Release Date 10/26/2018
(Danger Collective Records)
Washington D.C. native Vishal Narang’s experimental pop project, Airhead DC, is a meditation on love, spirituality, and creative freedom, informed by Narang’s personal life and genre spanning musical influences. Although Narang’s creative output has consistently changed shape over the past six years while he has moved between D.C, Los Angeles, and New York, his music has always been an excuse to collaborate with other contemporary artists and exercise emotional catharsis. Narang’s newest release as Airhead DC, Crush Hi, is his most concise statement yet, documenting his own manic infatuation during the first year of a romantic relationship.
Narang has pursued music through his entire young adulthood, but his first proper band came about after moving to New York to study art history at NYU. Through a mutual friend, Narang met Greta Kline (of Frankie Cosmos) and the two quickly decided to start playing music together after noticing their similar sense of humor and mutual enthusiasm about each other’s songwriting. After deciding on the name Milk Ghost, Narang and Kline began practicing regularly, creating Beat Happening inspired arrangements to Narang’s anecdotal songs about friends, and eventually debuted their live set at NYU’s Earth Day celebration. Despite only playing a handful of shows together, Milk Ghost provided a formula for writing and performing that Narang would build upon and in future projects. Shortly after the band went on permanent hiatus, Narang started Nirvanus, a solo electronic project inspired by the many noise and house records he found through Greenwich Village record store, Other Music, like Black Dice and Smallville Records releases. Through Nirvanus, Narang introduced himself to new equipment and recording techniques, incorporating samples, live instruments, and heavy use of effects together for the first time. After graduating college Narang decided to move across the country to Los Angeles after being encouraged by a friend who relocated there to open up the DIY art space Almost Holden. Shortly after moving Nirvanus started playing shows in LA’s local scene and eventually caught the attention of the budding indie label, Danger Collective Records. After a year of performing and helping to run Almost Holden, the venue closed down and Narang decided to return to the East Coast to reinvent himself once again, now taking on the moniker Airhead DC.
Airhead DC was a clear departure from Narang’s previous projects, and showcased his talent for creating vibrant instrumentals with nuanced song structures. When he first took the project on the road, Narang started out playing solo with a bass and a sequencer. But after touring the West Coast opening up for his friends from LA, Slow Hollows, Narang saw the effectiveness of a standard four piece band and decided to write for that arrangement. Airhead DC put out a handful of releases online from 2015-2016, but by the beginning of 2016 Narang began work on his first proper studio album, Crush Hi. After realizing the new works which he performed during this period might not translate as well as lo-fi recordings, he started from scratch with brand new songs and new arrangements of old songs. By the time he was ready to begin recording Crush Hi, Narang had written a wealth of songs reflecting on both the emotional turbulence and bliss that comes with falling in love and and entering a long term relationship. Rather than taking his usual route of recording alone at his parents house in DC, Narang decided to enlist the help of Cherry Glazerr members Tabor Allen, Devin O’Brien, and Sasami Ashworth, to produce, engineer, and perform on the record. Allen, O’Brien, and Ashworth helped Narang craft a clear sonic vision for the album, expanding on Narang’s demos and giving the musical arrangements the same emotional density as his lyrics.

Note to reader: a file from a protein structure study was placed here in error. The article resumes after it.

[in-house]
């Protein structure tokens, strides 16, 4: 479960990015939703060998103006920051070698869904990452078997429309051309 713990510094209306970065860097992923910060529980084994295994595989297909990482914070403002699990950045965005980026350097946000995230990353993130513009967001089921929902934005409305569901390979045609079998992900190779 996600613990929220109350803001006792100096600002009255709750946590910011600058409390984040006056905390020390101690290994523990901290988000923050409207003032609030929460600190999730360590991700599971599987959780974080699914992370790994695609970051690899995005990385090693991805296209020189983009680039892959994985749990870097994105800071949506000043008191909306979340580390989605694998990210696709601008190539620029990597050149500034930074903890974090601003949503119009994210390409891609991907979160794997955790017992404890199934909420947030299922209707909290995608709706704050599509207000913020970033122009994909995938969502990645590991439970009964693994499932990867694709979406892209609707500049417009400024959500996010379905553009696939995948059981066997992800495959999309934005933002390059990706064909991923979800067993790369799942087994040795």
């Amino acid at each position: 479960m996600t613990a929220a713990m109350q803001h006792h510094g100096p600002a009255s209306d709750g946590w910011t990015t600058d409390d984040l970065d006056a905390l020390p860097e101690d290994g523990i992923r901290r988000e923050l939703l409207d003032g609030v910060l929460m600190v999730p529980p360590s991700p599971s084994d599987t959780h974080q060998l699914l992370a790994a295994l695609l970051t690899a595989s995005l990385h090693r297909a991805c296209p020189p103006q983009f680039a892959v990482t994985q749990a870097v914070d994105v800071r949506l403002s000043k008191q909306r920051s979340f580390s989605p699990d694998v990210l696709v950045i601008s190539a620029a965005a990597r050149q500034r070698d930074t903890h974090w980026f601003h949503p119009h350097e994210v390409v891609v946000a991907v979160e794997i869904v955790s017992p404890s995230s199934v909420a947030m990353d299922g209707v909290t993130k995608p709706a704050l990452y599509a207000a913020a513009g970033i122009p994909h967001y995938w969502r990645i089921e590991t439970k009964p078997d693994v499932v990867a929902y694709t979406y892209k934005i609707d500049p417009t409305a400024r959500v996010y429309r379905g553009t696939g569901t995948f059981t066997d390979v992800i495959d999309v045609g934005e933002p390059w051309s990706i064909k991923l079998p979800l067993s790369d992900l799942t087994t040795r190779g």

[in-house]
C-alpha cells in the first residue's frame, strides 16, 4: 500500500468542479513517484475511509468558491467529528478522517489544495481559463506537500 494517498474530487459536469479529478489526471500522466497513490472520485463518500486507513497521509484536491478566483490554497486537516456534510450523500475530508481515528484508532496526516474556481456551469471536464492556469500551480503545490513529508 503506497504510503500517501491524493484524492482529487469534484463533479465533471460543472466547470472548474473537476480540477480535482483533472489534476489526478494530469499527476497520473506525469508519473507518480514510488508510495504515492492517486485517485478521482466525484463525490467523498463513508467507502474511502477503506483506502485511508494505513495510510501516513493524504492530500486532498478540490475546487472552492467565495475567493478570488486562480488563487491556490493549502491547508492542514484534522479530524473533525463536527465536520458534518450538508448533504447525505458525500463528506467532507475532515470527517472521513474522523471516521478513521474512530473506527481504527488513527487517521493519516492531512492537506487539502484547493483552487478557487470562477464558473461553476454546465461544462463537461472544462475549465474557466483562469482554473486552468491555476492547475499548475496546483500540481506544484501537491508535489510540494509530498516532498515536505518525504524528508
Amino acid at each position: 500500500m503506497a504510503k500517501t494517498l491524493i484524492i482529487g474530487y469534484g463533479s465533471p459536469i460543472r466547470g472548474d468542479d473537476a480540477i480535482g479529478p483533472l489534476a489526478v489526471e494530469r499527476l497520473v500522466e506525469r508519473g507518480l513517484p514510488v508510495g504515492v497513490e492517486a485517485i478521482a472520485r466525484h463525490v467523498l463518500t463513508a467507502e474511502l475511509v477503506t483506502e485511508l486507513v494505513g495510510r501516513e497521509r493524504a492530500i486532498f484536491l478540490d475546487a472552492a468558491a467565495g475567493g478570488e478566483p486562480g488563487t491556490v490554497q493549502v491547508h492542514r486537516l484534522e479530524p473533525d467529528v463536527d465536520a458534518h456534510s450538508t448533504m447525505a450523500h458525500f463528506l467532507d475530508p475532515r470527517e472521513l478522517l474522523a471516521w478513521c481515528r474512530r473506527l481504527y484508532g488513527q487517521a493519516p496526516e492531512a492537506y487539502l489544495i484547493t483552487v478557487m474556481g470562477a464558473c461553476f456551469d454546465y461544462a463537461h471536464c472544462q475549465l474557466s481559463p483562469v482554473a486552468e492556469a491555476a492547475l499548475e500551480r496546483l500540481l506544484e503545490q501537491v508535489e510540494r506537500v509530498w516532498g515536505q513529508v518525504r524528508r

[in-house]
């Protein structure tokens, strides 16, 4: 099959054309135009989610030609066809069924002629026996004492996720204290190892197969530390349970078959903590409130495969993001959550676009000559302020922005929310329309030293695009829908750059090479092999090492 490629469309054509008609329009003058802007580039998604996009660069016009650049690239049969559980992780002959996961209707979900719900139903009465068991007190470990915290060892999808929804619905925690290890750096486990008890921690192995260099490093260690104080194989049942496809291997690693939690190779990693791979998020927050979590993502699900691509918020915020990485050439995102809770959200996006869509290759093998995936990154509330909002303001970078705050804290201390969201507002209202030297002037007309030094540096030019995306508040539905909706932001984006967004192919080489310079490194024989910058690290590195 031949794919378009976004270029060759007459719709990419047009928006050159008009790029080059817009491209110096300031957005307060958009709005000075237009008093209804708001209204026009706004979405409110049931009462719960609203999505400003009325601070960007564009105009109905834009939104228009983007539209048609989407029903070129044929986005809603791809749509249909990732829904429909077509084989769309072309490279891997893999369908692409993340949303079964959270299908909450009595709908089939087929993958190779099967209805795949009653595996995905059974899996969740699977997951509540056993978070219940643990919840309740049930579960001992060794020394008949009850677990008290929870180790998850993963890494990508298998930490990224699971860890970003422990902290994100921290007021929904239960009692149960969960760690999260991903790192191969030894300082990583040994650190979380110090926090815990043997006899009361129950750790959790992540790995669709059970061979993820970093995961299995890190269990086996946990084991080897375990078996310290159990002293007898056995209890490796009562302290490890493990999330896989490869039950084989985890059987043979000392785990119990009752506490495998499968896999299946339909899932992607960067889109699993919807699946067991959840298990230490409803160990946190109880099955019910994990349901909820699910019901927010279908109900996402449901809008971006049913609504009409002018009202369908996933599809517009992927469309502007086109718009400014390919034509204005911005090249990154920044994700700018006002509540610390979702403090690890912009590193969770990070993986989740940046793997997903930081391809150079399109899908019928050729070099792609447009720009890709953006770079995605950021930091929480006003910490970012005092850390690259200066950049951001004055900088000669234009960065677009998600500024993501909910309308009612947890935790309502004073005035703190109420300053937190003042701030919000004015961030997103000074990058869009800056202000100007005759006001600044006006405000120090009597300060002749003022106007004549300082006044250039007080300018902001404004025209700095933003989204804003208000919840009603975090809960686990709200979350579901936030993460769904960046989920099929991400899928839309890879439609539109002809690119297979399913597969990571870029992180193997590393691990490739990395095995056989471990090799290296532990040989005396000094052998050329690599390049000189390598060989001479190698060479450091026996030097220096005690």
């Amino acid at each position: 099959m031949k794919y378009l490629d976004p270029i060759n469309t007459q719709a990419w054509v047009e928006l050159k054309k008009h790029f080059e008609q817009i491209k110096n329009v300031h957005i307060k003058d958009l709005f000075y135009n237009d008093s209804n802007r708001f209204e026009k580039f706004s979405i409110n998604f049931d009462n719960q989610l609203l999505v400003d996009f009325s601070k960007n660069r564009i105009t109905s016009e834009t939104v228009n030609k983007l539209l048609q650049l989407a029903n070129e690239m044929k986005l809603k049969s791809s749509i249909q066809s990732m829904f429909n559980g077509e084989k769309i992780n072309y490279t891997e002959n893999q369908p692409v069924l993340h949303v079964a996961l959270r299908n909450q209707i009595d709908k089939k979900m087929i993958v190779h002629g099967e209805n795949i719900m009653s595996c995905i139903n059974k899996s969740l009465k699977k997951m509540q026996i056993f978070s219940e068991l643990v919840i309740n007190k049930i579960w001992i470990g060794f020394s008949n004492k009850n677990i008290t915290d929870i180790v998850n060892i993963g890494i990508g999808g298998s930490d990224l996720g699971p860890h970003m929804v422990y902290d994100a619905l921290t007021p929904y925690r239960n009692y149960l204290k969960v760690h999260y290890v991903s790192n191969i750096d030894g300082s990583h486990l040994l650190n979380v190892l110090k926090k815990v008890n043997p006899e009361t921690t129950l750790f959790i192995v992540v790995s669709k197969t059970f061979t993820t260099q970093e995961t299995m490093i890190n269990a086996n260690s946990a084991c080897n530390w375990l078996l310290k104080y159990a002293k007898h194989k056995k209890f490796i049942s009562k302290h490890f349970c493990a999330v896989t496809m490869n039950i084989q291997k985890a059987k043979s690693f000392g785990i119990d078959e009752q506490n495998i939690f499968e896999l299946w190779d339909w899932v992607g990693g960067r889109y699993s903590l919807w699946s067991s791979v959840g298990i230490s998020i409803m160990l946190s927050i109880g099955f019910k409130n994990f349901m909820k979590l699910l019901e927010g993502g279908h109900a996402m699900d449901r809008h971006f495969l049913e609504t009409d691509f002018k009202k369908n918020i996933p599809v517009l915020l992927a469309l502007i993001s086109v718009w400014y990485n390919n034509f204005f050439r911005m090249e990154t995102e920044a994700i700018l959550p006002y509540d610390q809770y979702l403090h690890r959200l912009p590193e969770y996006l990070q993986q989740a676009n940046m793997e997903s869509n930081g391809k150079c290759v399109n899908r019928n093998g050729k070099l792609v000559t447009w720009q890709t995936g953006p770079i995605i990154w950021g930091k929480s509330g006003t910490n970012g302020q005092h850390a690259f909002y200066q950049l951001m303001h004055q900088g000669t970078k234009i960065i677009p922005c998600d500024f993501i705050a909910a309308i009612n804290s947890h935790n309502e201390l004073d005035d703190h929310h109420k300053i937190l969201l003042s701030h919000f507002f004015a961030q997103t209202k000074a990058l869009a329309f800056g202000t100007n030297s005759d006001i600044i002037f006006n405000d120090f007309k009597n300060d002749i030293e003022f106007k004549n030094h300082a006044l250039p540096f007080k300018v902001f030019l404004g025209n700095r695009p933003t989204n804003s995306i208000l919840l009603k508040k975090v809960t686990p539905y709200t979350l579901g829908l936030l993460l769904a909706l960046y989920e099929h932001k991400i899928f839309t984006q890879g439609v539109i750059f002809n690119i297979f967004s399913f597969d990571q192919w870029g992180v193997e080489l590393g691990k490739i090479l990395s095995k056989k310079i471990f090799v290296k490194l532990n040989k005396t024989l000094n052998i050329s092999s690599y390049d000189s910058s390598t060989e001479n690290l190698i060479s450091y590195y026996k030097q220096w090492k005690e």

With Crush Hi Narang and his collaborators made every effort to create a dense pop record full of what Allen referred to as “ear candy.” The tracks that make up the LP are populated with glistening moments of infectious hooks, bright melodies, and textural rhythms. The album’s polarized sonic influences, ranging from early Beck to Sade to Beach House, come together in a miracuously cohesive collection of songs, showcasing all of the emotions that came with Narang's devoted partnership. Crush Hi is as nourishing as it is fun to listen to, and sees Narang forcing himself out of his comfort zone. The album's confessional lyrics and dancey beats create harmony with conflicting forces, and construct a vast landscape for Narang’s unique songwriting. It’s taken Narang three projects, a dozen live arrangements, and two cross country moves to create his most musically challenging and emotionally complex album to date, and Crush Hi is well worth all the growth Narang has gone through to make it.